Lawmakers Demand More Transparency After the USDA’s Research Arm Moved to Kansas City

A new proposed act would force more analysis before moving government agencies or departments.

The skyline of Kansas City, new home of the ERS.
Photography by f11photo on Shutterstock

Ever since the USDA moved its research arm to Kansas City, lawmakers and scientists have been concerned.

That move, initiated in the summer of 2018, resulted in mass resignations of researchers unable or unwilling to move from Washington, DC—a major loss for agricultural science. In response, two elected representatives introduced a bill to force an awful lot more transparency, analysis, and examination before moves like this are allowed to take place.

The initial move, which affected the Economic Research Service (ERS) and National Institute of Food and Agriculture, was met with wide opposition from both scientists themselves and from Democratic elected officials. Despite an Office of the Inspector General investigation that found the USDA may not have been legally allowed to relocate the ERS, the move went through anyway, causing, according to the Washington Post, delays in many research projects.

Widely seen as an attack on science, the move also served to effectively slash the USDA’s research spending—by not having enough researchers. 

The new bill, introduced by Rep. Jennifer Wexton of Virginia and Senator Chris Van Hollen of Maryland, both Democrats, seeks to prevent future relocations like that one. The bill is titled the Conducting Oversight to Secure Transparency of Relocations Act, which neatly condenses into “The COST of Relocations Act.” Introduced on July 1, it would, according to Wexton’s press release, “require federal agencies seeking to relocate to conduct and make public a comprehensive cost-benefit analysis of the proposed change” before any relocation could take place.

That analysis would include figuring out the impact of lost employees, loss of institutional knowledge, real estate costs, and, overall, how a move would fully impact the agency under consideration. This sort of analysis would not, if accurate, have painted a positive picture of the USDA’s move; according to Wexton, only a quarter of the employees of the relocated departments actually moved to Kansas City.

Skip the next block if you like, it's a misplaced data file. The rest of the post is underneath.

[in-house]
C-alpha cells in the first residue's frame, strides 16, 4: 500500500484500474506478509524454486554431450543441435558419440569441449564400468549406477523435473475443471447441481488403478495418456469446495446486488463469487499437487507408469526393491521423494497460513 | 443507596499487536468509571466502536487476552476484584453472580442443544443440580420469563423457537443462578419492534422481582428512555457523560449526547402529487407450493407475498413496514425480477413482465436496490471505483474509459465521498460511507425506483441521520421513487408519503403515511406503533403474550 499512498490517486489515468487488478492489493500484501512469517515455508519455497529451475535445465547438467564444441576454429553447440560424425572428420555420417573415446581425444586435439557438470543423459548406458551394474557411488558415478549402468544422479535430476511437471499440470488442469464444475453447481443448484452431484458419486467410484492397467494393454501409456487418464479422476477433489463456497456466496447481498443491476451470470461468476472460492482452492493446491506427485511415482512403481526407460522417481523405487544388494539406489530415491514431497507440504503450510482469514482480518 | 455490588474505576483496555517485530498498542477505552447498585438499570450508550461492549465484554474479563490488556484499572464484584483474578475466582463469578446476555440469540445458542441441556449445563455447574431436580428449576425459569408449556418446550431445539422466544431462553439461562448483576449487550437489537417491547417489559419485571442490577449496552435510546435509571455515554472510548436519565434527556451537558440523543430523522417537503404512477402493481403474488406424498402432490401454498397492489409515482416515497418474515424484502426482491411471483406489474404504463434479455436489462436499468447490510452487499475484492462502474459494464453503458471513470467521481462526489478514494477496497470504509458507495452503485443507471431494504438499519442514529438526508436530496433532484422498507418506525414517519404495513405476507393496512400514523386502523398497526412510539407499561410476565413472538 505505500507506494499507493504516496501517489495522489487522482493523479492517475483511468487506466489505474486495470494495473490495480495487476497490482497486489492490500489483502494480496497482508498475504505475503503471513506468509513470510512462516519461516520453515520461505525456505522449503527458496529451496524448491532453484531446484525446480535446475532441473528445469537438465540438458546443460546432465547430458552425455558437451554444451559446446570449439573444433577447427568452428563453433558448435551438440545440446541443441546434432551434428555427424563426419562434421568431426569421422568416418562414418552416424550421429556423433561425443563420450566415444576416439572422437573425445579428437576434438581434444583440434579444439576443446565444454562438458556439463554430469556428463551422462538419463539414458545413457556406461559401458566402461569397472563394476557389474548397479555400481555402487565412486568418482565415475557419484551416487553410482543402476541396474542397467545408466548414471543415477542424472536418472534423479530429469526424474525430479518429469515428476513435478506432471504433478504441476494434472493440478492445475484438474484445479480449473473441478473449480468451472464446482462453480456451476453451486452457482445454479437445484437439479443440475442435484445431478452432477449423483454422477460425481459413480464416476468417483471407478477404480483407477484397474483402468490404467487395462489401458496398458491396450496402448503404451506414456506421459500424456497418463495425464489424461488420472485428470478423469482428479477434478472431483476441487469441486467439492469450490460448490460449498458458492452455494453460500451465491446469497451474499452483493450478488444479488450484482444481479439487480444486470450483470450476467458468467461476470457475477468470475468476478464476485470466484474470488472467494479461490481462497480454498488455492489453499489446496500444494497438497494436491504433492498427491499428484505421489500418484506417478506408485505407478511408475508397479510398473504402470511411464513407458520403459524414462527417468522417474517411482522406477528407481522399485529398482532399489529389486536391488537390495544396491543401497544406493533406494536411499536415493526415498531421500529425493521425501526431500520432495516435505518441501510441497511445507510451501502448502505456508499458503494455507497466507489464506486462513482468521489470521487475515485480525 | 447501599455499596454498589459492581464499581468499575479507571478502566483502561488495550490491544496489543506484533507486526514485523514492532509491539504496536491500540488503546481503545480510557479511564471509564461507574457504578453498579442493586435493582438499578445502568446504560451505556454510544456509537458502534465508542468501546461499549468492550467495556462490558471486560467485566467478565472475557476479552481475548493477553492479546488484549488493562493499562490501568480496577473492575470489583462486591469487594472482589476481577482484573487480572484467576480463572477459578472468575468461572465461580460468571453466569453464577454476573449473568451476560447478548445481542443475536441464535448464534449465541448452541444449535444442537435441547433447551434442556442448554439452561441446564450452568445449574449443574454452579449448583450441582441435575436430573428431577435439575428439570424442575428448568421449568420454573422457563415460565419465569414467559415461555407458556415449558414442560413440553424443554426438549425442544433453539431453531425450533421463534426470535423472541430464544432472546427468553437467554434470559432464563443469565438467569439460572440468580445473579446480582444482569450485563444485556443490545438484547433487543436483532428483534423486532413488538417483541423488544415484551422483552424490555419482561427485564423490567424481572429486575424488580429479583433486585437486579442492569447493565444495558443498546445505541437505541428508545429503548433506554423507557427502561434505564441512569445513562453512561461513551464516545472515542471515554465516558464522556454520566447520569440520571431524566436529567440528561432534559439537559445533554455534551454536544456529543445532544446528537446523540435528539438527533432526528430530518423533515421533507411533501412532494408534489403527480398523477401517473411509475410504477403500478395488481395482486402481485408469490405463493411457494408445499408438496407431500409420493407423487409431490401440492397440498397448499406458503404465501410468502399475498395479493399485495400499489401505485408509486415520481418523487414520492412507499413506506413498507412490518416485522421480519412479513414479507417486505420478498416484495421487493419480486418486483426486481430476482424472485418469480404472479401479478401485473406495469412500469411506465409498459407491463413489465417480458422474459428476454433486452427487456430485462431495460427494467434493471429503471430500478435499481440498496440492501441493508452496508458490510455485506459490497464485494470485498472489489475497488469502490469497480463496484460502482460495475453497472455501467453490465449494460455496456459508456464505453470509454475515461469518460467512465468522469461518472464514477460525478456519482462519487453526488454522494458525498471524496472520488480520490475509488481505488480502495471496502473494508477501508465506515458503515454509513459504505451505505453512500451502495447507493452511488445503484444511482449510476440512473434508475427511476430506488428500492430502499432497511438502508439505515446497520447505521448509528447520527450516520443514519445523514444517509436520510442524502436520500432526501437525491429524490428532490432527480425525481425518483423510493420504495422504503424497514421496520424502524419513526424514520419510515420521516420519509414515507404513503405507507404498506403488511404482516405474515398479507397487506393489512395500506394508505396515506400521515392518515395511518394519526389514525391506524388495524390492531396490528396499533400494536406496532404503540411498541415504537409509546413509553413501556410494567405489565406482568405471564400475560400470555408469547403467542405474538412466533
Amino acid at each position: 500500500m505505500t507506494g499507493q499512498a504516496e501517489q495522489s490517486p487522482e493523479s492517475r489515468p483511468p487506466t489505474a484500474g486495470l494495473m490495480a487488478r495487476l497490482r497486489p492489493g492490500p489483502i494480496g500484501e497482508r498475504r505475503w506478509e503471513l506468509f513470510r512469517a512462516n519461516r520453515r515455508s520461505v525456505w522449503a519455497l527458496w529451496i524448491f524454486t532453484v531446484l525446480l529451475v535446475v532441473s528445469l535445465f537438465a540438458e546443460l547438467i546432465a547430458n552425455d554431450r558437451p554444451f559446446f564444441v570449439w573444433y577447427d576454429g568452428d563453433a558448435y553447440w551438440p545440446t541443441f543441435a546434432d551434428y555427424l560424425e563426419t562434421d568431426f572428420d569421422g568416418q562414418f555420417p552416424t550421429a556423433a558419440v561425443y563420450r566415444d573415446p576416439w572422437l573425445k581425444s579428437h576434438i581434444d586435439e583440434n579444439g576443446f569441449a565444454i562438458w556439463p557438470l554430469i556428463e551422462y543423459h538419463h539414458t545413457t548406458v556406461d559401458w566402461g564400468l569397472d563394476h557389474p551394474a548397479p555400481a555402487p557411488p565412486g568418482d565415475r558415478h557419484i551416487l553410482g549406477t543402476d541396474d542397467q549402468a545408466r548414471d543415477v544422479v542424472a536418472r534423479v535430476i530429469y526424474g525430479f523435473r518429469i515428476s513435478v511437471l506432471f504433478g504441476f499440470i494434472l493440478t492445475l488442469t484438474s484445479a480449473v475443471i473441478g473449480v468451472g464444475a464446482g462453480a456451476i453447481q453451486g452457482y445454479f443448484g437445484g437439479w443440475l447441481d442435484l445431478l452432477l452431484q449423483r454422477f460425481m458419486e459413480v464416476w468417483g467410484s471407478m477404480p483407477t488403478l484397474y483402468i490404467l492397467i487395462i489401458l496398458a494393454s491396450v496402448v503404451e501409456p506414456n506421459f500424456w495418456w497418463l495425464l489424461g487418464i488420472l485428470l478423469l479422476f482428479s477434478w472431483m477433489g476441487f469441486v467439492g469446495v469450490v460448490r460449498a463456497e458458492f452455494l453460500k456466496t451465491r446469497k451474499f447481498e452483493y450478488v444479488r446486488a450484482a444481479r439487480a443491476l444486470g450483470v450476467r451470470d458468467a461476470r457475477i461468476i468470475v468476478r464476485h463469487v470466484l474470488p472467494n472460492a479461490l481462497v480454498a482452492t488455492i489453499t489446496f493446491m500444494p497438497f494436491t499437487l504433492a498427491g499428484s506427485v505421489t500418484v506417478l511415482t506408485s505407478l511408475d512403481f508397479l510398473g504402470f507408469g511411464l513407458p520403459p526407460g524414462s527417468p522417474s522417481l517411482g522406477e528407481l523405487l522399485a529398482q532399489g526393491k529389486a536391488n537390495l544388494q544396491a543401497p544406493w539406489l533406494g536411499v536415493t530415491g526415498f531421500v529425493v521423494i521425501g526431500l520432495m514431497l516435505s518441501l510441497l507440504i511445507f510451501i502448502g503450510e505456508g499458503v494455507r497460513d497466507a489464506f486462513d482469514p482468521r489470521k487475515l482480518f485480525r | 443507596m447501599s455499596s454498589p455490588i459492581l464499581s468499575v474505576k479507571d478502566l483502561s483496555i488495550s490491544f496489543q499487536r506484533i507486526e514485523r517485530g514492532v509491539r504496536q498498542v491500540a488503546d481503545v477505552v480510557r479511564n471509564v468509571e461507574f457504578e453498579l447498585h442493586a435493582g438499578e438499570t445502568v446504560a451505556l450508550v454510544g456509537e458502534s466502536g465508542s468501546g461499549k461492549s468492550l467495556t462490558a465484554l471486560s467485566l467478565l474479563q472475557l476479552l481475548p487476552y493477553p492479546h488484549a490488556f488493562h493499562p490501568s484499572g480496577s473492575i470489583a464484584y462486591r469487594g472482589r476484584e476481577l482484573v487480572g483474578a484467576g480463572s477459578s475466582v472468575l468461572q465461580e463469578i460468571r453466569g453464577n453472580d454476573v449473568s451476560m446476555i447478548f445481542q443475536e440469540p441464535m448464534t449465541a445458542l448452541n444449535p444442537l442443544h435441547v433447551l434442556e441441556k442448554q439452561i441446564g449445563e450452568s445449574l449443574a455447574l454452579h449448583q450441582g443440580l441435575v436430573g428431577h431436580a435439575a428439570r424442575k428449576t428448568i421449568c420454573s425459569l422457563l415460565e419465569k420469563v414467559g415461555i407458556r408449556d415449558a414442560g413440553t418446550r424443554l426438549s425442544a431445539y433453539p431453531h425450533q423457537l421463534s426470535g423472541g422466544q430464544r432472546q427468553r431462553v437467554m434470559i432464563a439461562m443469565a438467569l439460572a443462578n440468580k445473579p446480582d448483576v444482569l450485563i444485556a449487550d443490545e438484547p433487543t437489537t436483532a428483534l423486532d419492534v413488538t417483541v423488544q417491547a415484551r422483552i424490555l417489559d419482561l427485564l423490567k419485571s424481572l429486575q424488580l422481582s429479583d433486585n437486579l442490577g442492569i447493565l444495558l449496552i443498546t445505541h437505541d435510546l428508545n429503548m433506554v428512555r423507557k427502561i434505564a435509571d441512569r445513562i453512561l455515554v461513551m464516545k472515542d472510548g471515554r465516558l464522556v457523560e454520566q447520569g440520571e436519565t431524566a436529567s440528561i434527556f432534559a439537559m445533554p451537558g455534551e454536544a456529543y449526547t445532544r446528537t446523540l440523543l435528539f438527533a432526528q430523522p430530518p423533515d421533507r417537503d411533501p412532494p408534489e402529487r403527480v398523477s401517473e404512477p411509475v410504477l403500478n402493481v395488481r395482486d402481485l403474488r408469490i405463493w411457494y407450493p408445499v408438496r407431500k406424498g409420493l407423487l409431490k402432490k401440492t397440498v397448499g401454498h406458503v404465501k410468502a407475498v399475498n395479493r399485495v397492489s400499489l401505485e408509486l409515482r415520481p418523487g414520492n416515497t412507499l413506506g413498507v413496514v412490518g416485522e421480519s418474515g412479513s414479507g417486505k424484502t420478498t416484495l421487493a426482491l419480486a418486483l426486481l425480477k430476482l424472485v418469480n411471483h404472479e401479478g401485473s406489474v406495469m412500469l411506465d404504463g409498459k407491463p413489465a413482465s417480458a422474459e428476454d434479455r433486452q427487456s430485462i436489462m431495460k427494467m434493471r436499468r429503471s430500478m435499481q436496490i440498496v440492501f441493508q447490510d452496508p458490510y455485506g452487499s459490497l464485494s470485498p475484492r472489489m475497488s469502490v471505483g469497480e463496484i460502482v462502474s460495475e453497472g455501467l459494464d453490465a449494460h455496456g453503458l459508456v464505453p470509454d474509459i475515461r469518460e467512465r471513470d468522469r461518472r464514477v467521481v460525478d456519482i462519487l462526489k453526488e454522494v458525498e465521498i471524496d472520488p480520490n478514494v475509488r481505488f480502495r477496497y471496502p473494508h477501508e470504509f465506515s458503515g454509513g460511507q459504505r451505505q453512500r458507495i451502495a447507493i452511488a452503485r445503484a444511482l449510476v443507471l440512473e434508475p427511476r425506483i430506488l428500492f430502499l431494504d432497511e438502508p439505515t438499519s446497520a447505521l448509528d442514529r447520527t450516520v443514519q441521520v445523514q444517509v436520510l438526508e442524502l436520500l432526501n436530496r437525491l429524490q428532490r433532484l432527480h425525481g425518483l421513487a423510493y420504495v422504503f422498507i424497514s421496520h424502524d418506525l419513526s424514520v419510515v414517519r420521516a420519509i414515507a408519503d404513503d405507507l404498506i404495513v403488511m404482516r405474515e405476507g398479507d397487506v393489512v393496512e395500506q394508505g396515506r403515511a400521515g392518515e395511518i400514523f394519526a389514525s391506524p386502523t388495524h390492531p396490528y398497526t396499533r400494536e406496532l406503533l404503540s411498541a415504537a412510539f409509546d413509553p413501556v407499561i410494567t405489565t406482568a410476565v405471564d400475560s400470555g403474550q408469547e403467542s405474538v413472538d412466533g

Republicans in power did not want to stop with the USDA move; other proposals, according to the Federal Times, have aimed to move thousands of government jobs out of Washington and to other parts of the country. The major reasons Republicans say they want to move agencies are to bring more jobs to places outside of DC, to save money, and to connect agencies with the communities they serve. 

In reality, according to the Kansas City Business Journal, few of those ERS jobs in Kansas City have actually been filled. The Agricultural and Applied Economics Association found that the cost savings estimated by the USDA were way off, and that the move would actually cost the taxpayers money, thanks to overestimation of the costs of Washington and underestimation of the cost of lost research due to employees quitting. The ERS is also not location-dependent; much of its work focuses on SNAP, school meals, and food insecurity, which are national issues. And separating the ERS physically from lawmakers will hamper their ability to make their research seen by those who use it.

The COST of Relocations Act is in its early stages, and will need to be discussed by committees in Congress before any further movement happens. You can read the full text of the bill here.

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